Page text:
notajayhawk 4 years, 4 months ago

So, you think that something that saves businesses trillions of dollars wouldn't have been developed. You think banks would have preferred to keep handling their transactions on paper, corporations wanted to maintain armies of clerks to file tons and tons of documents, boards of directors would have kept taking weeks to complete their deals while paperwork went back and forth through the post office, purchasing agents liked having yards and yards of shelf space covered in paper catalogues ...

What color is the sky on your planet, tomato? The invention of both the telegraph and the telephone were similar quantum shifts in the way business was transacted on a daily basis - how do you explain their creation?

Bob_Keeshan 4 years, 4 months ago

Jarboe clearly references the exemptions he is referring to by directing readers to a pair of reports.

The tax system in Kansas is regressive, and low income Kansans pay a far higher percentage of their income in taxes than high income Kansans. For example, a 2006 study http://www2.ljworld.com/news/2006/sep... found the lowest income group in Kansas paid 23.6 percent of its income in property taxes, while the highest-income households paid 0.6 percent of their income in property taxes.

It is interesting the group of commenters on here railing against this letter. The main point here is our system of taxation is unfair and riddled with exemptions that place a greater and greater burden on low-income Kansans.

Fairer taxation does not equate to increased spending.

notajayhawk 4 years, 4 months ago

"Jarboe clearly references the exemptions he is referring to by directing readers to a pair of reports."

Well, with the little problem that there is no such report entitled "Erosion of the Tax Base in Kansas” to be found on the Kansas Action for Children website. It's possible Mr. Jarboe meant to reference a report entitled "Erosion Of The Kansas Property Tax Base" prepared for for the Kansas Department of Revenue, which is referenced in a few publications found on KAC's site.

I found the Wong report particularly entertaining. You do realize he's talking about the shift in property tax base towards residential real estate - since the 1850's???

"The main point here is our system of taxation is unfair and riddled with exemptions that place a greater and greater burden on low-income Kansans."

Misleading, to say the least. A poor person may pay a larger percentage of his income in taxes if you figure in sales and property taxes. But that doesn't mean he's having a "greater and greater burden" placed on him. Or that he's paying a higher share of the overall tax burden.

Bob_Keeshan 4 years, 4 months ago

"Or that he's paying a higher share of the overall tax burden."

What a canard. A person earning $10 million in a single year who pays 1% of that income in taxes will pay $100,000 in taxes, or the same amount a low income person may earn, before taxes, in 4 or 5 years.

"Higher share of the overall tax burden" is a ridiculous argument, there is no logical basis for it. It is opiate for the delusional masses so they can rant and rave about taxes being high.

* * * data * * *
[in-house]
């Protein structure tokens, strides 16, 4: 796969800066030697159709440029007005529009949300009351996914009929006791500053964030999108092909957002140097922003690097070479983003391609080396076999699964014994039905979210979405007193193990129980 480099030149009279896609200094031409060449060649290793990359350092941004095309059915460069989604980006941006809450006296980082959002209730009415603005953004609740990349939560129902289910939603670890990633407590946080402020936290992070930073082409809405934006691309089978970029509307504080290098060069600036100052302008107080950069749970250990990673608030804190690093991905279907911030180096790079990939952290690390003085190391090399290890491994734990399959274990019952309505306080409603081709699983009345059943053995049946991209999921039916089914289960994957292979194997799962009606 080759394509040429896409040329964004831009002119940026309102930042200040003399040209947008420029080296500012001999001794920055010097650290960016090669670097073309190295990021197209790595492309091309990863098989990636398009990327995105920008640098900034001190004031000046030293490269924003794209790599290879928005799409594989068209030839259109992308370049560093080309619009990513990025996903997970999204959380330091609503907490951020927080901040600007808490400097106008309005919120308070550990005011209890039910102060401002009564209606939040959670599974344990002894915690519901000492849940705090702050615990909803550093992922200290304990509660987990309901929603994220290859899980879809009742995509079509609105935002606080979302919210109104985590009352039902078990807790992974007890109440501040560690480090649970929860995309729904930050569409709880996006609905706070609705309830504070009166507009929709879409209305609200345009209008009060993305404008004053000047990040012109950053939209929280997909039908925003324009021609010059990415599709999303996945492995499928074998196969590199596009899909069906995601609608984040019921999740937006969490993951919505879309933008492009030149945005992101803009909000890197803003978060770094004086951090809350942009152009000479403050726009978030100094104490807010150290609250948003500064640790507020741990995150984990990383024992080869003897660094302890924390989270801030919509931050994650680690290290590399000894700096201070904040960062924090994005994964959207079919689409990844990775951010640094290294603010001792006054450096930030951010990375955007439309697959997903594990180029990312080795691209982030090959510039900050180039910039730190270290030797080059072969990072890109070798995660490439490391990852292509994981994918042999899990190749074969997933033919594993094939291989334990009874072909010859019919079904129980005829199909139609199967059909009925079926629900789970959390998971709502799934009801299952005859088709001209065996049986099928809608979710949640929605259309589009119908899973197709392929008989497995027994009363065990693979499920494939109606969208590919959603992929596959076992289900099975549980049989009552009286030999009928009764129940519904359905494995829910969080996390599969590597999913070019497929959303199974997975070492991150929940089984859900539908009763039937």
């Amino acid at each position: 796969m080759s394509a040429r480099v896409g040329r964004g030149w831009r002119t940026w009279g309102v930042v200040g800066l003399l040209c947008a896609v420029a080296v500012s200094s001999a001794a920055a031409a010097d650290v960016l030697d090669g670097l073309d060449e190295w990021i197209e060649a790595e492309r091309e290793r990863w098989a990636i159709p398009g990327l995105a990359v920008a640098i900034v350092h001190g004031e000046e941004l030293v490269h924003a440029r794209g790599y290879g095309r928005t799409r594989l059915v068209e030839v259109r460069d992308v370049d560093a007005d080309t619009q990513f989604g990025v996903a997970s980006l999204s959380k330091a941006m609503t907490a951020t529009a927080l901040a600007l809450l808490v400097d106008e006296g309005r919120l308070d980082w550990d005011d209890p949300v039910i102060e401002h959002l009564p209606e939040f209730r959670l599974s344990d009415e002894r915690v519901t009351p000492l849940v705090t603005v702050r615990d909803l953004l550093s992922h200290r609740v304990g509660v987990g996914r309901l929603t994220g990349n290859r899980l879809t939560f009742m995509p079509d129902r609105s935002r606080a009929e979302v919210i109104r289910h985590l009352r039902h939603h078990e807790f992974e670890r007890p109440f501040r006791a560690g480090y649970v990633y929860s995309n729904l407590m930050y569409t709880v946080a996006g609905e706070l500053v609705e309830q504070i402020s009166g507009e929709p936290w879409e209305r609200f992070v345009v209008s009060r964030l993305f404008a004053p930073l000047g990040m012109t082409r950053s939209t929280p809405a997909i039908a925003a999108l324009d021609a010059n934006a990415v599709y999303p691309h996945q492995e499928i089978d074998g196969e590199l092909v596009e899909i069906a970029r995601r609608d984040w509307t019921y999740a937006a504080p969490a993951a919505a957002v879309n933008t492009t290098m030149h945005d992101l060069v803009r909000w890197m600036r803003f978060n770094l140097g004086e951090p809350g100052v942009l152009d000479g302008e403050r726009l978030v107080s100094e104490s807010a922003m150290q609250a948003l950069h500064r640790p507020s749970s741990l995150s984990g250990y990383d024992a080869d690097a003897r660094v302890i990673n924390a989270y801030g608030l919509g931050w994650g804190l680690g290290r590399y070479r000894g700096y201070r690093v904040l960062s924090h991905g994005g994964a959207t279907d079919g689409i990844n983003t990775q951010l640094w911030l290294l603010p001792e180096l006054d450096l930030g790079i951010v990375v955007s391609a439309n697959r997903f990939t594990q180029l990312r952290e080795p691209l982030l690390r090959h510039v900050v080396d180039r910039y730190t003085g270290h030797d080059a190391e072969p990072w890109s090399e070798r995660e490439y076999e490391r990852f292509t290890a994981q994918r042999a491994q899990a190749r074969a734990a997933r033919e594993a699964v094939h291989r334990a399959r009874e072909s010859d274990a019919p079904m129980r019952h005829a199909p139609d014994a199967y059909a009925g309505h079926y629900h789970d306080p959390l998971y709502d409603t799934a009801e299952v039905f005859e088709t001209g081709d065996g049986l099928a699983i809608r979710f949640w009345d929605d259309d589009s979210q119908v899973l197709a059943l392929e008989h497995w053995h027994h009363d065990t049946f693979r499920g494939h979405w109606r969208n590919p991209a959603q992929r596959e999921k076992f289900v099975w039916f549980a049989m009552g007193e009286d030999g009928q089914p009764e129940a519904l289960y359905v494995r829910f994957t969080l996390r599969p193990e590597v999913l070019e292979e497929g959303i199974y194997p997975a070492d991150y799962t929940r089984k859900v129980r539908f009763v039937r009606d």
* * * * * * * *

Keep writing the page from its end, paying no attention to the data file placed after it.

Of course somebody earning 10 times as much pays more in taxes. They own more, they earn more, and they spend more.

notajayhawk 4 years, 4 months ago

""Higher share of the overall tax burden" is a ridiculous argument, there is no logical basis for it. It is opiate for the delusional masses so they can rant and rave about taxes being high."

'Fairer taxation' is a ridiculous argument, there is no logical basis for it. It is opiate for the delusional masses so they can rant and rave about their taxes being too high and how the government should take even more from someone that's already supporting their lazy *** . There, fixed that for ya', bobbie.

So you think that, say, a person who doesn't use public transportation, doesn't send their kids to public schools, doesn't get Medicaid or Section 8 housing assistance or food stamps, that person should pay the income tax burden of 33 freeloaders who get 'refundable credits' instead of paying their share? That's what you call a system that's based on "logic", bobbie? Yeah, I guess you would.

Bob_Keeshan 4 years, 4 months ago

Ah, that's cute. You think the only taxes are federal income taxes.

The more insulting you get, the more wrong you are. Standard behavior for your one track mind.

notajayhawk 4 years, 4 months ago

Ooh, nice try, bobbie, but as usual, no cookie.

Besides the fact that I never used the word "only", would you care to explain what you would do to make the tax system more "fair"? I'm sure we'd all be fascinated to know how you're going to do that without increasing the reliance on the only one of the three major sources of taxation that's progressive.

just_another_bozo_on_this_bus 4 years, 4 months ago

The wealthy couldn't truly be wealthy if they couldn't get most of their goods and services provided through the labor of folks who aren't wealthy.

notajayhawk 4 years, 4 months ago

Yes, that's right, Herr Klowne, the bourgeoisie would never have anything were it not for their jack-booted heels on the throats of the proletariat.

camper 4 years, 4 months ago

Some of the most conservative and libertarian people I know take governent benefits. Even others are totally dependant on family wealth and stipends. They are so bitter, that even I cannot stand to be around them. Some of them have even died because they were so stuck in there conspiratory line of thinking that they refused to see a doctor. I tried to tell them to do so, but they would not listen. I took them in my car to drive them to the grocery store and they looked like complete death and smelled like it to. They said everyone was ugly and fat, while they looked even worse. One tried to tell me Charles Manson was right, Hitler was good, FDR was bad, smoking was good, doctors are bad, etc.....